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This is my query:

SELECT DISTINCT id, stat, date, user_id
FROM data AS T1
WHERE 2.0 >= (
         SELECT avg1
         FROM (
            SELECT stat, AVG(value) AS avg1
            FROM data
            WHERE date > SUBTIME(NOW(), MAKETIME(168, 0, 0))
            GROUP BY stat_name) b1
         WHERE stat = T1.stat
         AND id = T1.id)/
         (
         SELECT avg2
         FROM (
            SELECT stat, AVG(value) AS avg2
            FROM cata
            WHERE date > SUBTIME(NOW(), MAKETIME(336, 0, 0))
            AND date <= SUBTIME(NOW(), MAKETIME(168, 0, 0))
            GROUP BY stat) b2
         WHERE stat = T1.stat
         AND id = T1.id)
ORDER BY id;

The idea is that I create a table of stats whose average value this week is more than twice their average value last week.

My problem is this: I want to select a column diff_values that represents MAX(value this week) - MAX(value last week) for each stat, representing the increase over the past week. (Basically, an entry for stat made today is the stat yesterday plus the increase.) I can't think of a way to do it without creating two subqueries similar to those in the WHERE clause, but doing so would make the query execution time really long, since data is a pretty big table.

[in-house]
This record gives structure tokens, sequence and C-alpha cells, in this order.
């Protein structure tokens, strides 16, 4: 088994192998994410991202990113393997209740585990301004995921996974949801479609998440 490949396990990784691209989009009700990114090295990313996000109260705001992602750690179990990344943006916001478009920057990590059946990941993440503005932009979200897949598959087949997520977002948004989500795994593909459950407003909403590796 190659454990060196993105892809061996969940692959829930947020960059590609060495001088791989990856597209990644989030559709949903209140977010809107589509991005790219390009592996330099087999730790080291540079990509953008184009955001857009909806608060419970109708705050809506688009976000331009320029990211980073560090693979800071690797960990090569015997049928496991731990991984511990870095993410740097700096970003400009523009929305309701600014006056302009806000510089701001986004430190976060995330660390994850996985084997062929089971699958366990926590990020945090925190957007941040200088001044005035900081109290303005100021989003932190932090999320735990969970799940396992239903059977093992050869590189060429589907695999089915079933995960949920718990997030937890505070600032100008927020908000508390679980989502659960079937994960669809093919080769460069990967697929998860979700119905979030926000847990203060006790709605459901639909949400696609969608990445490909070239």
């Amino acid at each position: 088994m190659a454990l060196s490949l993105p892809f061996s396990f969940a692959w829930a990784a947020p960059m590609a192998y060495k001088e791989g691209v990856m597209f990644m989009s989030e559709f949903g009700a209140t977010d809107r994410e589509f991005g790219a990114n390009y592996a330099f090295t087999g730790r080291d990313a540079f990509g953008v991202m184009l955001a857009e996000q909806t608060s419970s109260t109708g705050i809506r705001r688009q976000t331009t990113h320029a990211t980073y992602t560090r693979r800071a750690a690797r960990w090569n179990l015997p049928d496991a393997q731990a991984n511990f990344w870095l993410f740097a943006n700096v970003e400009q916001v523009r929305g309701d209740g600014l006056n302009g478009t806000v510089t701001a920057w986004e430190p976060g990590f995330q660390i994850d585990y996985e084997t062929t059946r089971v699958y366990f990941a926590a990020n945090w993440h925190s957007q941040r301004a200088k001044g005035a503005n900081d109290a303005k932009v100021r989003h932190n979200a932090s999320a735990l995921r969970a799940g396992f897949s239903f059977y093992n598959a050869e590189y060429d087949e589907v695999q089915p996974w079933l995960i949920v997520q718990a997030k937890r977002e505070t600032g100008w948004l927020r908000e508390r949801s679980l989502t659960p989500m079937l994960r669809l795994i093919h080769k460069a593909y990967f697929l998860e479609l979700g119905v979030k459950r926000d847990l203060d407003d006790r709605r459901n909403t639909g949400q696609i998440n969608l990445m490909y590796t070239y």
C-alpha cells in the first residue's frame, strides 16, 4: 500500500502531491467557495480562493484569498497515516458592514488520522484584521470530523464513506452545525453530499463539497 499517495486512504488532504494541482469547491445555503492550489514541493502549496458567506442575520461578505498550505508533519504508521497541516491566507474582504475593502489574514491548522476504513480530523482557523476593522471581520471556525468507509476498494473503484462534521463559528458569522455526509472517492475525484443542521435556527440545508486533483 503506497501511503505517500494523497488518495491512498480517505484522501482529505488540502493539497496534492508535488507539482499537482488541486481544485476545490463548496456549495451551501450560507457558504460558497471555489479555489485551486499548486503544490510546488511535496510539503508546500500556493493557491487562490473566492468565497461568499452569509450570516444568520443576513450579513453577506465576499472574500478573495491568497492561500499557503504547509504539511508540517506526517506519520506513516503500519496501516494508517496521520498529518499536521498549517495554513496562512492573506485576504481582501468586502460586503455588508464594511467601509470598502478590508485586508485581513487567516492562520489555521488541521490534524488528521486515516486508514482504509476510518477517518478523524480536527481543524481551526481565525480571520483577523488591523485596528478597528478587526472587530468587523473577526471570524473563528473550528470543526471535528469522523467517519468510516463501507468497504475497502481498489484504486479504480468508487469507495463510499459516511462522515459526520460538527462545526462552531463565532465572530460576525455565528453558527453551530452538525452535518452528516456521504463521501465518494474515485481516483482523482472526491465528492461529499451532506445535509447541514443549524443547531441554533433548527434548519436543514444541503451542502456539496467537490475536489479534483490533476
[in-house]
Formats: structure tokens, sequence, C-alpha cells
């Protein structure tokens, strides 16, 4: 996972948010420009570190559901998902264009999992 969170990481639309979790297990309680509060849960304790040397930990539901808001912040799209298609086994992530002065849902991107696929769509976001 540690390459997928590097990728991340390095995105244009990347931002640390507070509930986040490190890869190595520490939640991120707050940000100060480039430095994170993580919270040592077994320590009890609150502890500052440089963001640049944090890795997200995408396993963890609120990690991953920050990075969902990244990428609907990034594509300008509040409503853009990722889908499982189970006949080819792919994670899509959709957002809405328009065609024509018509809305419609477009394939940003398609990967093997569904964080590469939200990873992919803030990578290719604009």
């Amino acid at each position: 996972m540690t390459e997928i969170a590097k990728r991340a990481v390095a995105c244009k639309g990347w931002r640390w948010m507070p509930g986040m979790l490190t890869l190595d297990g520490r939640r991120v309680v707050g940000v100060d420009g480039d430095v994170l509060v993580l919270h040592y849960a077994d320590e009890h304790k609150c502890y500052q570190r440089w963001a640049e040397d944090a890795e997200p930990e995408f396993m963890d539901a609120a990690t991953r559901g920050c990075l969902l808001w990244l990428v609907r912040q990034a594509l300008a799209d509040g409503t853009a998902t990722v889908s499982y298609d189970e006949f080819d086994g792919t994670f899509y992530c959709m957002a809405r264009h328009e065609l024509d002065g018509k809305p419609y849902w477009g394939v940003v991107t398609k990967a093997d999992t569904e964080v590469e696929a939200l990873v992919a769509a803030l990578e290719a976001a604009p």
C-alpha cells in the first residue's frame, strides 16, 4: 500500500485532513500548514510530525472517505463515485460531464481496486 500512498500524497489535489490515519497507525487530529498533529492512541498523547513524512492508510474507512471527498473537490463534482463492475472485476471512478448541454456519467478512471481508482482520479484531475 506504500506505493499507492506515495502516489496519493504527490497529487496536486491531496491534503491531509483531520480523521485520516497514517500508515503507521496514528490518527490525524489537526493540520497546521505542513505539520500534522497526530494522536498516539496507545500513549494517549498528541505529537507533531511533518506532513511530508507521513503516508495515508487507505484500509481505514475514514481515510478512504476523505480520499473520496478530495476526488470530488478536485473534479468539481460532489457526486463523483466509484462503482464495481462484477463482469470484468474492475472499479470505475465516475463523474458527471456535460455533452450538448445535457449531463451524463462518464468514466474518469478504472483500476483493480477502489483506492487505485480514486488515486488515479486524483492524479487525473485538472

Is there any way to split the math between the existing subqueries?

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1 Answer 1

up vote 2 down vote accepted

If I understand your query correctly, then you are trying to calculate the average value of each stat for each user for this week and last week.

If so, the following query does this in a simpler fashion:

select stat, user_id,
       avg(case when date > SUBTIME(NOW(), MAKETIME(168, 0, 0)) then value end) as thisweek,
       avg(case when date > SUBTIME(NOW(), MAKETIME(336, 0, 0)) AND date <= SUBTIME(NOW(), MAKETIME(168, 0, 0)) then value end) as lastweek
from data
group by stat, user_id
having 2.0 >= thisweek / lastweek

It uses conditional aggregation to calculate each of the averages (using your logic for the time -- I haven't changed that). It then uses a having clause for the comparison.

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Whoa, this does what I wanted to do much faster and in a much more compact way. Thanks. –  Kaiser Octavius Apr 24 '13 at 4:36

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